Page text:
(2) is great for any program that does a lot of stuff with trees, such as a compiler.

However, neither of these features is unique to Haskell. They're also present in OCaml, SML, F#, and Scala, all of which should be easier to learn and start using than Haskell.

The main qualities that distinguish Haskell from other languages are purity and laziness. These may be worth learning about since they're theoretically interesting, but their practical value is pretty dubious.


I would add to that list:

3. Higher-order types

(Yes, C++ has had this with templates for a while and Java has it with generics, but they bolted it on later, after the syntax and many essential libraries had been fixed.)

4. Type inference

Type inference is a REALLY BIG DEAL to me, because it makes programming in a strongly-typed language much less painful, and with that pain gone, I can better appreciate the compiler using the type system to cover my ass.


> purity and laziness. These may be worth learning about since they're theoretically interesting, but their practical value is pretty dubious

Purity is important if you care about safety, maintainability, or paralellism. Also makes transactional memory tractable.


You keep saying that, but I've never heard a justification for it that wasn't totally Kool-Aid flavored.

I'm all for safety in the sense of catching errors at compile time, provided they can be caught with minimal help from the programmer. Proof of more complicated properties should be optional. Haskell requires you to embed a proof of functional purity into every program you write, and this is just not how programming should work.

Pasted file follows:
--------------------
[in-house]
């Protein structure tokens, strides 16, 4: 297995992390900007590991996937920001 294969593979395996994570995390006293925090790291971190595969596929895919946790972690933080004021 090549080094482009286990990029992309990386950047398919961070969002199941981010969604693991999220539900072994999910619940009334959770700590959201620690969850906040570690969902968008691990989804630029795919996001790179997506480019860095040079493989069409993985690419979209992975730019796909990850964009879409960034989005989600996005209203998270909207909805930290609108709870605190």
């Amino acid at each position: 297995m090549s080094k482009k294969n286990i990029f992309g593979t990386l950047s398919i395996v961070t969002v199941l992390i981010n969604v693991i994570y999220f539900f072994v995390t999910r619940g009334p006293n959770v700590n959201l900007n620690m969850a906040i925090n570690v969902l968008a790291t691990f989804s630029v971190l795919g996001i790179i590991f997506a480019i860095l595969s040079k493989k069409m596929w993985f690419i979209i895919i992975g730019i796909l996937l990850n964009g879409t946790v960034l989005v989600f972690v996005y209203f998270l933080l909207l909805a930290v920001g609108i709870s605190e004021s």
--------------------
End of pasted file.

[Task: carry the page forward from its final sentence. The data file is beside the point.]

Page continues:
As to maintainability, this claim is clearly false. Pure programs become harder to change as they grow, because adding and removing side effects requires drastic restructuring.

Of course, most Haskell programs (in my limited observation) seem to deal with problems that are mostly mathematical or computational in nature, like compilers and Sudoku solvers, where these issues don't arise much. But that's not really an endorsement for something that purports to be useful in the Real World.


Re maintainability - it is not clearly false. The biggest problem with maintenance is figuring out what the code does in the first place. When you know that the code you're looking at has zero data dependencies other than its arguments, and what's more, cannot possibly introduce other data dependencies through any of its descendants in the call graph, it relieves the burden immensely.

Re adding and removing side-effects: I think you're just making this up without much experience. Most programs only need side-effects in certain areas, typically in the outermost loops and top-level functions. For example, a very simple single-threaded stateful web server could be implemented only needing I/O access in its outermost loop, implementing its request -> response function in a pure way, and using tail recursion to maintain state between different iterations of the server loop.